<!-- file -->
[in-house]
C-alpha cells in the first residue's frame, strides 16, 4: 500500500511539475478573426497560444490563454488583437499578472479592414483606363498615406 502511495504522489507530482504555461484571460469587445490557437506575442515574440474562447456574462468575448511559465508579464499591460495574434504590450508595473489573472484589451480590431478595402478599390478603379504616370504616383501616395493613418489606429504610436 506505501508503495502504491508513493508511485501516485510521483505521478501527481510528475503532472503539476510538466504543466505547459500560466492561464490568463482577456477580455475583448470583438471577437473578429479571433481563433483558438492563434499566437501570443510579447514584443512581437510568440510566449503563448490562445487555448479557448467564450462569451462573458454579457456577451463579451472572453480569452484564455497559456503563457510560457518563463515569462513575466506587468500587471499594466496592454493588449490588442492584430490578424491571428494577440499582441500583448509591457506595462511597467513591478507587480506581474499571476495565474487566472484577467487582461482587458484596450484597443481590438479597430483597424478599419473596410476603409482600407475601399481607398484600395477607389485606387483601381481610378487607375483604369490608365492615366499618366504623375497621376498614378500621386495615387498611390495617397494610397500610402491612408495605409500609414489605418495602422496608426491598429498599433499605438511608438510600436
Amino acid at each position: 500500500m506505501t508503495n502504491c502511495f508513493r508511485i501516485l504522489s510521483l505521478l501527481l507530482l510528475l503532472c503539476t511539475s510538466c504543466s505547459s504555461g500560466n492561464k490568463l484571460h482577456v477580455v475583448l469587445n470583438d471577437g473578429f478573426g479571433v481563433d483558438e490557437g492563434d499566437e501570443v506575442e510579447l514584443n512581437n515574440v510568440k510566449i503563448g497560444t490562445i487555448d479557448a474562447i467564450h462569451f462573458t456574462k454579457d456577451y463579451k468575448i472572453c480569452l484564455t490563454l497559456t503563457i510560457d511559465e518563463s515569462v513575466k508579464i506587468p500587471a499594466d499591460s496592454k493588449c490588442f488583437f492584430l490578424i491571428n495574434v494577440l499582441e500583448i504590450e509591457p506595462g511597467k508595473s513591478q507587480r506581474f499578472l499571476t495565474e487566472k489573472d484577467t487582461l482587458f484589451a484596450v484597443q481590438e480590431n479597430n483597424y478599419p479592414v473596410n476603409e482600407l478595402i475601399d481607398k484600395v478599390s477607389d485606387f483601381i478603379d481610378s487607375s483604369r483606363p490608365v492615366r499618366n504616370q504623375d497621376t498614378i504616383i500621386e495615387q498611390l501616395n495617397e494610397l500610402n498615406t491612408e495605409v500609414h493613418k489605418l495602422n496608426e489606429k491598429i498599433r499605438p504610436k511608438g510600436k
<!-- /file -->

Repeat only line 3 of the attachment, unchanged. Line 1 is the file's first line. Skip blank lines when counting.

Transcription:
Amino acid at each position: 500500500m506505501t508503495n502504491c502511495f508513493r508511485i501516485l504522489s510521483l505521478l501527481l507530482l510528475l503532472c503539476t511539475s510538466c504543466s505547459s504555461g500560466n492561464k490568463l484571460h482577456v477580455v475583448l469587445n470583438d471577437g473578429f478573426g479571433v481563433d483558438e490557437g492563434d499566437e501570443v506575442e510579447l514584443n512581437n515574440v510568440k510566449i503563448g497560444t490562445i487555448d479557448a474562447i467564450h462569451f462573458t456574462k454579457d456577451y463579451k468575448i472572453c480569452l484564455t490563454l497559456t503563457i510560457d511559465e518563463s515569462v513575466k508579464i506587468p500587471a499594466d499591460s496592454k493588449c490588442f488583437f492584430l490578424i491571428n495574434v494577440l499582441e500583448i504590450e509591457p506595462g511597467k508595473s513591478q507587480r506581474f499578472l499571476t495565474e487566472k489573472d484577467t487582461l482587458f484589451a484596450v484597443q481590438e480590431n479597430n483597424y478599419p479592414v473596410n476603409e482600407l478595402i475601399d481607398k484600395v478599390s477607389d485606387f483601381i478603379d481610378s487607375s483604369r483606363p490608365v492615366r499618366n504616370q504623375d497621376t498614378i504616383i500621386e495615387q498611390l501616395n495617397e494610397l500610402n498615406t491612408e495605409v500609414h493613418k489605418l495602422n496608426e489606429k491598429i498599433r499605438p504610436k511608438g510600436k